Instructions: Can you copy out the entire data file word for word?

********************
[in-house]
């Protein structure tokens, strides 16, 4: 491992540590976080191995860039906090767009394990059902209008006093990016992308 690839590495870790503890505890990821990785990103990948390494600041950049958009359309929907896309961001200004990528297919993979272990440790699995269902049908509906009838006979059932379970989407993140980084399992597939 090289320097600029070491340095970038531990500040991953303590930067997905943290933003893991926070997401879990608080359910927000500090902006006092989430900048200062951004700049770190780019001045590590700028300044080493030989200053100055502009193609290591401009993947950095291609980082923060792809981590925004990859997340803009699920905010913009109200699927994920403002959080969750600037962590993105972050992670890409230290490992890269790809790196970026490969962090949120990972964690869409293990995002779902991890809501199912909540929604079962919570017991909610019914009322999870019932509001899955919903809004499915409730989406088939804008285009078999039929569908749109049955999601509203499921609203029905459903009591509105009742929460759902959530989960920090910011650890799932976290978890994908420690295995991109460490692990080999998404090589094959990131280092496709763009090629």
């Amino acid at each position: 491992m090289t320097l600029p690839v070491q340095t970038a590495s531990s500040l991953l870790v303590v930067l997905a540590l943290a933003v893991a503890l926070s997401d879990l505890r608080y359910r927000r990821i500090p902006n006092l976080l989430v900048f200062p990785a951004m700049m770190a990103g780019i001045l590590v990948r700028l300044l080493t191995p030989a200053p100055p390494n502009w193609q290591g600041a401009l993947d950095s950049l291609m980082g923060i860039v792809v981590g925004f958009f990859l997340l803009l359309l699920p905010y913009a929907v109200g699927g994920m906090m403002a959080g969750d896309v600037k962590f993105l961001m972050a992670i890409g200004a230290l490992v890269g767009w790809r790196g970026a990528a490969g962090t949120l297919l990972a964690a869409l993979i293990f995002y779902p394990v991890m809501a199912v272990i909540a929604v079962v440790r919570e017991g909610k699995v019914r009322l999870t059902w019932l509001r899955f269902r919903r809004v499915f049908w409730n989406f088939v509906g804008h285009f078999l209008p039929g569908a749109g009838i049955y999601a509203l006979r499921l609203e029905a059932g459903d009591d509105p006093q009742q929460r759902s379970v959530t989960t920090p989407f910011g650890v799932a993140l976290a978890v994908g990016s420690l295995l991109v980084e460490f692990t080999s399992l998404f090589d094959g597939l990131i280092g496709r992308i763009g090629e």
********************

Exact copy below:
[in-house]
């Protein structure tokens, strides 16, 4: 491992540590976080191995860039906090767009394990059902209008006093990016992308 690839590495870790503890505890990821990785990103990948390494600041950049958009359309929907896309961001200004990528297919993979272990440790699995269902049908509906009838006979059932379970989407993140980084399992597939 090289320097600029070491340095970038531990500040991953303590930067997905943290933003893991926070997401879990608080359910927000500090902006006092989430900048200062951004700049770190780019001045590590700028300044080493030989200053100055502009193609290591401009993947950095291609980082923060792809981590925004990859997340803009699920905010913009109200699927994920403002959080969750600037962590993105972050992670890409230290490992890269790809790196970026490969962090949120990972964690869409293990995002779902991890809501199912909540929604079962919570017991909610019914009322999870019932509001899955919903809004499915409730989406088939804008285009078999039929569908749109049955999601509203499921609203029905459903009591509105009742929460759902959530989960920090910011650890799932976290978890994908420690295995991109460490692990080999998404090589094959990131280092496709763009090629």
């Amino acid at each position: 491992m090289t320097l600029p690839v070491q340095t970038a590495s531990s500040l991953l870790v303590v930067l997905a540590l943290a933003v893991a503890l926070s997401d879990l505890r608080y359910r927000r990821i500090p902006n006092l976080l989430v900048f200062p990785a951004m700049m770190a990103g780019i001045l590590v990948r700028l300044l080493t191995p030989a200053p100055p390494n502009w193609q290591g600041a401009l993947d950095s950049l291609m980082g923060i860039v792809v981590g925004f958009f990859l997340l803009l359309l699920p905010y913009a929907v109200g699927g994920m906090m403002a959080g969750d896309v600037k962590f993105l961001m972050a992670i890409g200004a230290l490992v890269g767009w790809r790196g970026a990528a490969g962090t949120l297919l990972a964690a869409l993979i293990f995002y779902p394990v991890m809501a199912v272990i909540a929604v079962v440790r919570e017991g909610k699995v019914r009322l999870t059902w019932l509001r899955f269902r919903r809004v499915f049908w409730n989406f088939v509906g804008h285009f078999l209008p039929g569908a749109g009838i049955y999601a509203l006979r499921l609203e029905a059932g459903d009591d509105p006093q009742q929460r759902s379970v959530t989960t920090p989407f910011g650890v799932a993140l976290a978890v994908g990016s420690l295995l991109v980084e460490f692990t080999s399992l998404f090589d094959g597939l990131i280092g496709r992308i763009g090629e």